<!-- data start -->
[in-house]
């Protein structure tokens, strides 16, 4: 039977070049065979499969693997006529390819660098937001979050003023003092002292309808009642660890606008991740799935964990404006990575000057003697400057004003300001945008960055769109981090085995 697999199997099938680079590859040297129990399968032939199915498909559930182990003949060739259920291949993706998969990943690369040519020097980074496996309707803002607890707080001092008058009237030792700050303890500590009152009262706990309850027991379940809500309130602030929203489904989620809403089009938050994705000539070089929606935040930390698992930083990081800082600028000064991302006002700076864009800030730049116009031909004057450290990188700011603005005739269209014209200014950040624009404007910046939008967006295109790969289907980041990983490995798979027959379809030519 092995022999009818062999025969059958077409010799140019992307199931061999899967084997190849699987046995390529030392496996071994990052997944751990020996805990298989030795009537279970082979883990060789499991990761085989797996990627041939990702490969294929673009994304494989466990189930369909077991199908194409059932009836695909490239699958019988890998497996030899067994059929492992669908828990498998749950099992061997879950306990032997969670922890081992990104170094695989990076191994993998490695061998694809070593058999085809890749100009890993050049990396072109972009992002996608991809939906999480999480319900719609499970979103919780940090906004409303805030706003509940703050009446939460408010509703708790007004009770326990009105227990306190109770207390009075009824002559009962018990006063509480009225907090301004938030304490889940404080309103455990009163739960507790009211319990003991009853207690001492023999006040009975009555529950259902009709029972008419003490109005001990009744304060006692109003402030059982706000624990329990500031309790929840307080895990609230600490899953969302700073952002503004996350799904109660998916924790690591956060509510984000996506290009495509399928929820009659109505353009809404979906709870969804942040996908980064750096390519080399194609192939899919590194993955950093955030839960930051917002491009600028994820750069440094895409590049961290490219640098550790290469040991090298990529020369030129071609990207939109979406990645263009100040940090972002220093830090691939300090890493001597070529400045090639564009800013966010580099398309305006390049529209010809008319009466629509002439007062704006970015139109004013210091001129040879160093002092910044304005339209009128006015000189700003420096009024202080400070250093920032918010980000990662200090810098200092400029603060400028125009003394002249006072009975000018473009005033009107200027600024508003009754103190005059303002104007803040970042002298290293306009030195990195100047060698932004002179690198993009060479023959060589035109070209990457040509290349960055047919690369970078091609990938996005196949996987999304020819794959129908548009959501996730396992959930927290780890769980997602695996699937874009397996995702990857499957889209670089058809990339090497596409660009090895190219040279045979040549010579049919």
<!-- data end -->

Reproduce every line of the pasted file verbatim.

[in-house]
């Protein structure tokens, strides 16, 4: 039977070049065979499969693997006529390819660098937001979050003023003092002292309808009642660890606008991740799935964990404006990575000057003697400057004003300001945008960055769109981090085995 697999199997099938680079590859040297129990399968032939199915498909559930182990003949060739259920291949993706998969990943690369040519020097980074496996309707803002607890707080001092008058009237030792700050303890500590009152009262706990309850027991379940809500309130602030929203489904989620809403089009938050994705000539070089929606935040930390698992930083990081800082600028000064991302006002700076864009800030730049116009031909004057450290990188700011603005005739269209014209200014950040624009404007910046939008967006295109790969289907980041990983490995798979027959379809030519 092995022999009818062999025969059958077409010799140019992307199931061999899967084997190849699987046995390529030392496996071994990052997944751990020996805990298989030795009537279970082979883990060789499991990761085989797996990627041939990702490969294929673009994304494989466990189930369909077991199908194409059932009836695909490239699958019988890998497996030899067994059929492992669908828990498998749950099992061997879950306990032997969670922890081992990104170094695989990076191994993998490695061998694809070593058999085809890749100009890993050049990396072109972009992002996608991809939906999480999480319900719609499970979103919780940090906004409303805030706003509940703050009446939460408010509703708790007004009770326990009105227990306190109770207390009075009824002559009962018990006063509480009225907090301004938030304490889940404080309103455990009163739960507790009211319990003991009853207690001492023999006040009975009555529950259902009709029972008419003490109005001990009744304060006692109003402030059982706000624990329990500031309790929840307080895990609230600490899953969302700073952002503004996350799904109660998916924790690591956060509510984000996506290009495509399928929820009659109505353009809404979906709870969804942040996908980064750096390519080399194609192939899919590194993955950093955030839960930051917002491009600028994820750069440094895409590049961290490219640098550790290469040991090298990529020369030129071609990207939109979406990645263009100040940090972002220093830090691939300090890493001597070529400045090639564009800013966010580099398309305006390049529209010809008319009466629509002439007062704006970015139109004013210091001129040879160093002092910044304005339209009128006015000189700003420096009024202080400070250093920032918010980000990662200090810098200092400029603060400028125009003394002249006072009975000018473009005033009107200027600024508003009754103190005059303002104007803040970042002298290293306009030195990195100047060698932004002179690198993009060479023959060589035109070209990457040509290349960055047919690369970078091609990938996005196949996987999304020819794959129908548009959501996730396992959930927290780890769980997602695996699937874009397996995702990857499957889209670089058809990339090497596409660009090895190219040279045979040549010579049919």